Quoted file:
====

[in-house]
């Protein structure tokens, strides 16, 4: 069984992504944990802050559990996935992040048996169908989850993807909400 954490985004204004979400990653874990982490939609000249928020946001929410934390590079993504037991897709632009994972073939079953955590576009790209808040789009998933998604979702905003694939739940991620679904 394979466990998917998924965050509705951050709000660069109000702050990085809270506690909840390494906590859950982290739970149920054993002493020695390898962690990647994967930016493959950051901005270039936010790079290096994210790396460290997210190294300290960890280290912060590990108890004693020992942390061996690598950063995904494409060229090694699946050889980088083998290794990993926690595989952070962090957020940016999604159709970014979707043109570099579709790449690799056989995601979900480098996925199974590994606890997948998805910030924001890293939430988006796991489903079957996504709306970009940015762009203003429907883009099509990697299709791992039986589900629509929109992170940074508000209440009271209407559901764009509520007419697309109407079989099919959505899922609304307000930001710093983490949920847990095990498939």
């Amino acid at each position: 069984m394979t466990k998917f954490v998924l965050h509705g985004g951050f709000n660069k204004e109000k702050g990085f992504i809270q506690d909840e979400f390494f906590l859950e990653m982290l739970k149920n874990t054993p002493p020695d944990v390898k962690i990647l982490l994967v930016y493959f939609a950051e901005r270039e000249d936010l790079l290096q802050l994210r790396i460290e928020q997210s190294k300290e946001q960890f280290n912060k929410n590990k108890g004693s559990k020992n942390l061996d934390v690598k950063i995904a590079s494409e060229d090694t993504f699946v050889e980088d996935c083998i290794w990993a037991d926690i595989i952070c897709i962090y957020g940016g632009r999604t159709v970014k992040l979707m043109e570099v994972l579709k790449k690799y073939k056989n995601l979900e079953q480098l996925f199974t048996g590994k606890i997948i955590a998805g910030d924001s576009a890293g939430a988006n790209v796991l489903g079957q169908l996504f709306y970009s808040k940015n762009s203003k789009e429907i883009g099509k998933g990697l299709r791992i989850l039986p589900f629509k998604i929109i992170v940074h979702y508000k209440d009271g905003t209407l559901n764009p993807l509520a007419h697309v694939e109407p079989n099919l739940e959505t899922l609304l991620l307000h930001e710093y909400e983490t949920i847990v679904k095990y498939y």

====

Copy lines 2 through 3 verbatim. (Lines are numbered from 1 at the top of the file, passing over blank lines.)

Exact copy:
């Protein structure tokens, strides 16, 4: 069984992504944990802050559990996935992040048996169908989850993807909400 954490985004204004979400990653874990982490939609000249928020946001929410934390590079993504037991897709632009994972073939079953955590576009790209808040789009998933998604979702905003694939739940991620679904 394979466990998917998924965050509705951050709000660069109000702050990085809270506690909840390494906590859950982290739970149920054993002493020695390898962690990647994967930016493959950051901005270039936010790079290096994210790396460290997210190294300290960890280290912060590990108890004693020992942390061996690598950063995904494409060229090694699946050889980088083998290794990993926690595989952070962090957020940016999604159709970014979707043109570099579709790449690799056989995601979900480098996925199974590994606890997948998805910030924001890293939430988006796991489903079957996504709306970009940015762009203003429907883009099509990697299709791992039986589900629509929109992170940074508000209440009271209407559901764009509520007419697309109407079989099919959505899922609304307000930001710093983490949920847990095990498939």
């Amino acid at each position: 069984m394979t466990k998917f954490v998924l965050h509705g985004g951050f709000n660069k204004e109000k702050g990085f992504i809270q506690d909840e979400f390494f906590l859950e990653m982290l739970k149920n874990t054993p002493p020695d944990v390898k962690i990647l982490l994967v930016y493959f939609a950051e901005r270039e000249d936010l790079l290096q802050l994210r790396i460290e928020q997210s190294k300290e946001q960890f280290n912060k929410n590990k108890g004693s559990k020992n942390l061996d934390v690598k950063i995904a590079s494409e060229d090694t993504f699946v050889e980088d996935c083998i290794w990993a037991d926690i595989i952070c897709i962090y957020g940016g632009r999604t159709v970014k992040l979707m043109e570099v994972l579709k790449k690799y073939k056989n995601l979900e079953q480098l996925f199974t048996g590994k606890i997948i955590a998805g910030d924001s576009a890293g939430a988006n790209v796991l489903g079957q169908l996504f709306y970009s808040k940015n762009s203003k789009e429907i883009g099509k998933g990697l299709r791992i989850l039986p589900f629509k998604i929109i992170v940074h979702y508000k209440d009271g905003t209407l559901n764009p993807l509520a007419h697309v694939e109407p079989n099919l739940e959505t899922l609304l991620l307000h930001e710093y909400e983490t949920i847990v679904k095990y498939y």